“No one believes where the bottom is anymore. No one believes the original assumptions anymore …”
These words were uttered by an embittered investor in the aftermath of the 1929 market crash. Similar words have been spoken at every moment when markets have tumbled.
As we have become ever more sensitive to asset price movements, so their need to be protected has risen in every market cycle.
Gruelling market conditions have led to calls forever greater stimulus, even as international monetary agencies have always responded by arguing for austerity.
This is rather akin to trying to replicate a fire insurance policy by dynamically increasing or decreasing your coverage as fire conditions wax and wane. But one day, when your house is on fire, you call for more coverage. And simultaneously ask for reduced repairs.
This is interesting. The very theory underlying all insurance against financial and economic panic falls apart in the face of an actual panic. A few smart renegades may have abandoned this old belief, but by and large, policy prescriptions still call for reining in expenditure, despite the preponderance of economic data that suggests otherwise.
In point of fact, its influence has mushroomed across the world, as emerging economies have been given the bitter tonic time and again about austerity, even as developed nations respond by increasing fiscal and monetary measures that go against what is being advocated to the rest of the world.
Setting off fear factor
Nobody understands panics, just as nobody understands the theory of market and economic cycles. Governed by human behaviour, herd mentality takes over and economic activity freezes. This leads to catastrophic effects that linger on for years, sometimes even decades, as policymakers respond with an increasing array of measures that often worsen the crisis.
The simple fact of the matter remains constant throughout the ages: austerity does not work, even less so in a more leveraged world. At this juncture, measures to mitigate include radical steps to provide liquidity at all costs to the consumer as well as to business, including measures such as suspending loan instalments across the board, as relief measures act as a buffer for the panic that is spreading across asset markets.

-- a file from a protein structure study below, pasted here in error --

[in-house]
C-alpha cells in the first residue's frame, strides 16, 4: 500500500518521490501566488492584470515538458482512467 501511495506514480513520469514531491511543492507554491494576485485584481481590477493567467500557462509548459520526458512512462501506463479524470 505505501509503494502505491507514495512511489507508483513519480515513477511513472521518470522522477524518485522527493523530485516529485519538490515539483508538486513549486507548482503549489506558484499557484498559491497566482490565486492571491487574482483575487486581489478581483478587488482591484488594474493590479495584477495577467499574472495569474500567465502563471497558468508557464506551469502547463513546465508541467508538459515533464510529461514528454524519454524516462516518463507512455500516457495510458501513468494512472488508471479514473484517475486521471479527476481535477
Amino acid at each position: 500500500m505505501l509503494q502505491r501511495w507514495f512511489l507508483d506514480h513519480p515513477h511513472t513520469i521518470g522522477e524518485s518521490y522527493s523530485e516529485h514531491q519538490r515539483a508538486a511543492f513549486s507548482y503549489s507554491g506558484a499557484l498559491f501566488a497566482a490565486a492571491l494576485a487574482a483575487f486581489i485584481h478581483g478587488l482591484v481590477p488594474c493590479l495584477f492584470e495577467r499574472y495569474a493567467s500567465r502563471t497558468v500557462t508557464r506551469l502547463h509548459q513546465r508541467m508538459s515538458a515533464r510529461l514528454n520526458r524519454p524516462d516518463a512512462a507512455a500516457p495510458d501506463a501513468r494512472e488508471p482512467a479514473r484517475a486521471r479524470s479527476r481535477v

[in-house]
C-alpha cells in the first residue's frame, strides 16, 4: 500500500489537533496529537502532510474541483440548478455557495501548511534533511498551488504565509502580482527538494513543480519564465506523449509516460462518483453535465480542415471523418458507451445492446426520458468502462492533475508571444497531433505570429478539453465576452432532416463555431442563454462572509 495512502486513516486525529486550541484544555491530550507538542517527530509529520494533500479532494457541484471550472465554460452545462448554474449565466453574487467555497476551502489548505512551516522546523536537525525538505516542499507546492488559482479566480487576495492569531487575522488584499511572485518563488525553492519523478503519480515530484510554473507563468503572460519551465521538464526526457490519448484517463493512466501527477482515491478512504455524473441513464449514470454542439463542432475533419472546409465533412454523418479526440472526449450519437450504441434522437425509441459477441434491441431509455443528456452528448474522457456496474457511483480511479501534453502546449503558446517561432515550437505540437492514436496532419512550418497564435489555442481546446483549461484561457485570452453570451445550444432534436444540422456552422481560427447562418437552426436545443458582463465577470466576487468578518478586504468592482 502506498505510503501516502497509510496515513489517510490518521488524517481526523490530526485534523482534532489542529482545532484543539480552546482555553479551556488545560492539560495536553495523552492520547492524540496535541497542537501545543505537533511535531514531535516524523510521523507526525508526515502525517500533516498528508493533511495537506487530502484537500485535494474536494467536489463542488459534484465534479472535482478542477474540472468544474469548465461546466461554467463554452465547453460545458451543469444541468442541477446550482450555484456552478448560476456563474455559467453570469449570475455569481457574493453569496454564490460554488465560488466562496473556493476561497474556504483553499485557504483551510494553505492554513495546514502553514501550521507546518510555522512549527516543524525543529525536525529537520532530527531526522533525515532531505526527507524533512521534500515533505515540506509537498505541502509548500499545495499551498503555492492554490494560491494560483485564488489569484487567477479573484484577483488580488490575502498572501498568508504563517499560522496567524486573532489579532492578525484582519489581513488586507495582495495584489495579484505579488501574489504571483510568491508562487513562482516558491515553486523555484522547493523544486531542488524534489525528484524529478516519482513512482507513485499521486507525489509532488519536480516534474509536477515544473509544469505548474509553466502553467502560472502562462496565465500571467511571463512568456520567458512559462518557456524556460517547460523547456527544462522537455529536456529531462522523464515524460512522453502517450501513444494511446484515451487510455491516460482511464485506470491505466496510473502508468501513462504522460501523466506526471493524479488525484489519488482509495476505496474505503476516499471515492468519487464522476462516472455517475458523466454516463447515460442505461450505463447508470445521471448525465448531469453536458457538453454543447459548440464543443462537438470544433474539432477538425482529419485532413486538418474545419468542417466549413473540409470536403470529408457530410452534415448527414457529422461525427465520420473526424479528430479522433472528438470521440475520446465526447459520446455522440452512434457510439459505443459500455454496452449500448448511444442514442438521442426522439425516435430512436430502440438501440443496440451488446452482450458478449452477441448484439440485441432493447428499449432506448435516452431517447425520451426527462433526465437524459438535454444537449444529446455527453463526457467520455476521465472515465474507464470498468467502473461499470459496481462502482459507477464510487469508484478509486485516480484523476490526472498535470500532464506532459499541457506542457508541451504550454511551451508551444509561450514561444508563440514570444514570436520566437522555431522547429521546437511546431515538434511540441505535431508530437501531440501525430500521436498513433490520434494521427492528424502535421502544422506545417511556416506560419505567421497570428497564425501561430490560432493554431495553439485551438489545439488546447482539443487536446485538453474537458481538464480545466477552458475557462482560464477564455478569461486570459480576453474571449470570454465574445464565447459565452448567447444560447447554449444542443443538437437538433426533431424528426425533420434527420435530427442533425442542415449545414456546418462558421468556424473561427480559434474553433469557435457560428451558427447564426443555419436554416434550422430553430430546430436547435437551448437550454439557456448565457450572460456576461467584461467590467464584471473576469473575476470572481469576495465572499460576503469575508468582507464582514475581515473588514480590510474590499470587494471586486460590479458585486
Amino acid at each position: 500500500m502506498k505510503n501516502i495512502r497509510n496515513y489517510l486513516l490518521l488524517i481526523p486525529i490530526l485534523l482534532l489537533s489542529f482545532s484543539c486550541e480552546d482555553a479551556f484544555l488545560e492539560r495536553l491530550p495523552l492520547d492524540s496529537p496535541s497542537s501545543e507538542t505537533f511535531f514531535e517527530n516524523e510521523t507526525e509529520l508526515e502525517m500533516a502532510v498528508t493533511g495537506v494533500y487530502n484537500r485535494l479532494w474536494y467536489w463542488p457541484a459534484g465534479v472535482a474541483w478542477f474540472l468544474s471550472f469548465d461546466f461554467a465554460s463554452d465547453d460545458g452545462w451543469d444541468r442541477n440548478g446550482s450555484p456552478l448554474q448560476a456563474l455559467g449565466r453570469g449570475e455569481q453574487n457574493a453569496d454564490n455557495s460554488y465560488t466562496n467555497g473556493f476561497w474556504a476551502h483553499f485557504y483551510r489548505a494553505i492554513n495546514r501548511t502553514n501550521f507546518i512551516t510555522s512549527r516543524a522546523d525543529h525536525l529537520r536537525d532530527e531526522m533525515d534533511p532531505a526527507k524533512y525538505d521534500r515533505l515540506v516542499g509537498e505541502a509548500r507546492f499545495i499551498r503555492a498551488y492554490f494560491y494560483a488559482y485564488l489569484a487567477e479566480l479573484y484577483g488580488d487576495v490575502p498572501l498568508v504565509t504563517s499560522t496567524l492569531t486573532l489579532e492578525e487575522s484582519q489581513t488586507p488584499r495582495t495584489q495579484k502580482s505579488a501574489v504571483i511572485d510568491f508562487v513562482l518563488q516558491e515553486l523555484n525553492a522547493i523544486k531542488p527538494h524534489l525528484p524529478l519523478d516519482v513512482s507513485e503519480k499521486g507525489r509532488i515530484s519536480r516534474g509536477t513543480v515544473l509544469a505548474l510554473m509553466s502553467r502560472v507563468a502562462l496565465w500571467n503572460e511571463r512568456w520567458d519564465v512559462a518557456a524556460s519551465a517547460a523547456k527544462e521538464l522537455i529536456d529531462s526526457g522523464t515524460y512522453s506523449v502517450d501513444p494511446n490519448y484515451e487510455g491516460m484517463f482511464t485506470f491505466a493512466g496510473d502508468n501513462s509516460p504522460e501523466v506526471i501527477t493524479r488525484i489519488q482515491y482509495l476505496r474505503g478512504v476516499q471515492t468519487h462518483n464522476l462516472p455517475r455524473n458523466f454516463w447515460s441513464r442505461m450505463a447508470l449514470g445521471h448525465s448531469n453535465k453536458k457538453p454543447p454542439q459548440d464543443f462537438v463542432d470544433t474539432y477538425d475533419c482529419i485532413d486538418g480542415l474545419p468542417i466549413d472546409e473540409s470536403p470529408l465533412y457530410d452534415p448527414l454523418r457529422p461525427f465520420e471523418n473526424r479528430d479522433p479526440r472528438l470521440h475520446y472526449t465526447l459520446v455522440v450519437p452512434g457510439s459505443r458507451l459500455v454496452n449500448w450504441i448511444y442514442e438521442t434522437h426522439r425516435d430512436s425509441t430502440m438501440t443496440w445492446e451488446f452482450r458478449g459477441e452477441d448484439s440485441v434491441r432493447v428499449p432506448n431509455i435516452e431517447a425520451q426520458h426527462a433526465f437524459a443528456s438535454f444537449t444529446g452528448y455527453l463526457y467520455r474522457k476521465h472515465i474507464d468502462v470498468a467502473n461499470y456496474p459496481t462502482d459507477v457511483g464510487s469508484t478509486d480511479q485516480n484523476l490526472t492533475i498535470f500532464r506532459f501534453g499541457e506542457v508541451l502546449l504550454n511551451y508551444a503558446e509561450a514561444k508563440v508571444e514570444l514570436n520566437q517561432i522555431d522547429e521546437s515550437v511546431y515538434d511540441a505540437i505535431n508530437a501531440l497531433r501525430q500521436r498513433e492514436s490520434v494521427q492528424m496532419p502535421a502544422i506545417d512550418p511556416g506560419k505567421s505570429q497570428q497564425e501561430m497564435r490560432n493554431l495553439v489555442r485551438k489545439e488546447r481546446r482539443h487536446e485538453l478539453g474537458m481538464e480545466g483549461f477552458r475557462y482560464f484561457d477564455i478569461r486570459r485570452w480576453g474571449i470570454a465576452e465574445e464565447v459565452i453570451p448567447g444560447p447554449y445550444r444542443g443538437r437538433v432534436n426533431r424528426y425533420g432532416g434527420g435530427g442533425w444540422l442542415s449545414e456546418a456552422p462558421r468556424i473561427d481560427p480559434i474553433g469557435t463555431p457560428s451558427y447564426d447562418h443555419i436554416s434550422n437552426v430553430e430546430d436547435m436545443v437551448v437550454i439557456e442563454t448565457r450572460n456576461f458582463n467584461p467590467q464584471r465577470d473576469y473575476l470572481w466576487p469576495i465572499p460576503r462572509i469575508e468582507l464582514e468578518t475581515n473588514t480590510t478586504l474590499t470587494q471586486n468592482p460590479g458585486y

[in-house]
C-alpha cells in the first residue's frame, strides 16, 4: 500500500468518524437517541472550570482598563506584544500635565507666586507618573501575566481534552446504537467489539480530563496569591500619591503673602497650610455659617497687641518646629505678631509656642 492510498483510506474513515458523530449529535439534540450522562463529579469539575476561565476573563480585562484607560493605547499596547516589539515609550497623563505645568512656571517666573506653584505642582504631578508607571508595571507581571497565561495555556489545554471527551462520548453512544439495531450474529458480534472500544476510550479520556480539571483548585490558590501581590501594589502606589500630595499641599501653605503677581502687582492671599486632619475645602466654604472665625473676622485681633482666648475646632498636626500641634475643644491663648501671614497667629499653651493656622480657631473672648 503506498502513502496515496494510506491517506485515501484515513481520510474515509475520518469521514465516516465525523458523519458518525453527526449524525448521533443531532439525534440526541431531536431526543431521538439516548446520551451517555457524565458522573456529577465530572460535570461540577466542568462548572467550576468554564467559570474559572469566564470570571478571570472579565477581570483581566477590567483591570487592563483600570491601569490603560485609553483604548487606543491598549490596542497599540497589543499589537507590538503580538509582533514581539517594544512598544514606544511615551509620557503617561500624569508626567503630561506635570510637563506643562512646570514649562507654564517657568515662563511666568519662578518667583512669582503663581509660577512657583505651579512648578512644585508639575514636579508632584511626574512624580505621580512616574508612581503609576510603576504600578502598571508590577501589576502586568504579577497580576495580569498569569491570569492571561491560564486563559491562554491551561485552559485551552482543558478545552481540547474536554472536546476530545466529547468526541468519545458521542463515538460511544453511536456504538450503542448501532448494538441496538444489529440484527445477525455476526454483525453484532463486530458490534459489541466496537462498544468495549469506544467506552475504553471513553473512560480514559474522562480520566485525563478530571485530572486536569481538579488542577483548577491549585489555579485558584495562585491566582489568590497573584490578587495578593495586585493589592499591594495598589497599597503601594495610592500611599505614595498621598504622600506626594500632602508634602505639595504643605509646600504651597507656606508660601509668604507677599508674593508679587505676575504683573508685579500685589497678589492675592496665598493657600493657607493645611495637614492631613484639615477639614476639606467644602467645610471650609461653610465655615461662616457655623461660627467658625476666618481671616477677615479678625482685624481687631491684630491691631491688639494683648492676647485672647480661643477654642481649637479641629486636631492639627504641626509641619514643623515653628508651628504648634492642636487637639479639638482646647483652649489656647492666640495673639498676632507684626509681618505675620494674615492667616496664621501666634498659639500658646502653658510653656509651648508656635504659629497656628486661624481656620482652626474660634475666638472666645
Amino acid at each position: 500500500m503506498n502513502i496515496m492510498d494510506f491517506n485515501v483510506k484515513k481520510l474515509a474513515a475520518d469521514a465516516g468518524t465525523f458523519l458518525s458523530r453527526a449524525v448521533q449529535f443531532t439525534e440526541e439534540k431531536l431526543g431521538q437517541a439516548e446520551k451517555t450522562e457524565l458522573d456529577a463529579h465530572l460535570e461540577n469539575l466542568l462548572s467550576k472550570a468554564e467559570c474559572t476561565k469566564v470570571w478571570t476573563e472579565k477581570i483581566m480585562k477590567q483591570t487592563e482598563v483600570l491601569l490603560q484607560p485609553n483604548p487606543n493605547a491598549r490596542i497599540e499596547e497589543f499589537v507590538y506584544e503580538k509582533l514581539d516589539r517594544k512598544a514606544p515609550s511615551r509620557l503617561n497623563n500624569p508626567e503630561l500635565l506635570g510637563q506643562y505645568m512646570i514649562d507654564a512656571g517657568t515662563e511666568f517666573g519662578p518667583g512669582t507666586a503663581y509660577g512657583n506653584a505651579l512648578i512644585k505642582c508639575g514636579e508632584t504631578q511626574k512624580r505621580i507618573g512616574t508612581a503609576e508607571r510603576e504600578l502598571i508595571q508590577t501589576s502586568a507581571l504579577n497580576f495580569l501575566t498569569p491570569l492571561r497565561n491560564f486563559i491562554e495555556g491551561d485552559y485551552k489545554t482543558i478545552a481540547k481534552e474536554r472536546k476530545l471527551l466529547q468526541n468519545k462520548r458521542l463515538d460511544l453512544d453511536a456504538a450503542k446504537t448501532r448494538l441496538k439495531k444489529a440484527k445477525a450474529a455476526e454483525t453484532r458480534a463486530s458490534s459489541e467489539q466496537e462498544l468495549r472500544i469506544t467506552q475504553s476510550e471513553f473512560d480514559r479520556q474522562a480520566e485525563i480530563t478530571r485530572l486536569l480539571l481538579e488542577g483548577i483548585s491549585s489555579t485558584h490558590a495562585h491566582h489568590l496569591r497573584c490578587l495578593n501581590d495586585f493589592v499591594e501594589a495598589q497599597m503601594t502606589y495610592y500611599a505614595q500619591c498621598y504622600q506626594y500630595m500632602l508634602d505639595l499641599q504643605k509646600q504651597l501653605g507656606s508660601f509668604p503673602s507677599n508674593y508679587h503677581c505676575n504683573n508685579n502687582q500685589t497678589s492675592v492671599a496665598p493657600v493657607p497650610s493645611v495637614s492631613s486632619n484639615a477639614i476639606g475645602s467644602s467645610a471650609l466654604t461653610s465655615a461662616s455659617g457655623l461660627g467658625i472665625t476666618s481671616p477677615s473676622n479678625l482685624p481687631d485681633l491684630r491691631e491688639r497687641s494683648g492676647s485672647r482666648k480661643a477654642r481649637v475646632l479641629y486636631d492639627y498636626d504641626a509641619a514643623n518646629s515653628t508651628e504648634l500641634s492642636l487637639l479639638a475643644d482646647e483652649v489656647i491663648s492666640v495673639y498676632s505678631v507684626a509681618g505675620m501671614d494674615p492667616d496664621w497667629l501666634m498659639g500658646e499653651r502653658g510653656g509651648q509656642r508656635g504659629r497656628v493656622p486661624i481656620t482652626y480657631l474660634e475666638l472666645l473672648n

Shorter spans between panics
Financial panics have become commonplace; events that are supposed to have occurred every 100 years now take place every few years with some unnerving frequency. Could this be because the financial system of asset gathering as a form of saving (itself a hedge against inflation) badly underestimated the risk of austerity as policy prescription — and so conspired with human nature to create them?
Undoubtedly, the pain that is now being felt will be seen by many as a buying opportunity, which it is. However, for existing asset holders, even as they refinance their existing loan obligations, the imperative is for asset prices to return to fair value, and government intervention in the form of easing liquidity constraints is the most critical step that is required as we move forward.
In western countries, this is already underway. In countries like the UAE, which act as an important intermediary for routing of international trade, as well as build a base of underlying domestic assets, it is time to accelerate this approach with aggressive measures that provide immediate relief to the consumer and the business owner.
Banks need to step up
Banks play a critical role here, and only by working together will the economic aftereffects be contained. Markets will not function normally until they sense a direction and purpose; sometimes this takes years as sentiment slowly revives.
In other cases such as the 1987 crash, as well as many others, the panic is shorter in duration. Policy response comes to the fore.
Given the nature of capital and asset markets in the UAE which have already gone through sluggish times over the last few years, monetary and fiscal stimulus to get liquidity flowing again becomes the order of the day, despite its natural consequence of running budget deficits.
Reading the financial literature, you get the sense that there are almost two types of markets; one that is in real time, where the anxiety and fear and greed that is recorded. And then there is the other more theoretical model where these odd behaviours and the chaotic effects that they create are rationalised and are explainable.
The latter is an illusion, the former is not sufficiently understood. The speed with which the panic arrives at must be met equally rapidly with responses that seek to mitigate the financial fallout. The sooner this is understood as an anthology and as a path to recovery, the better we will all be for it.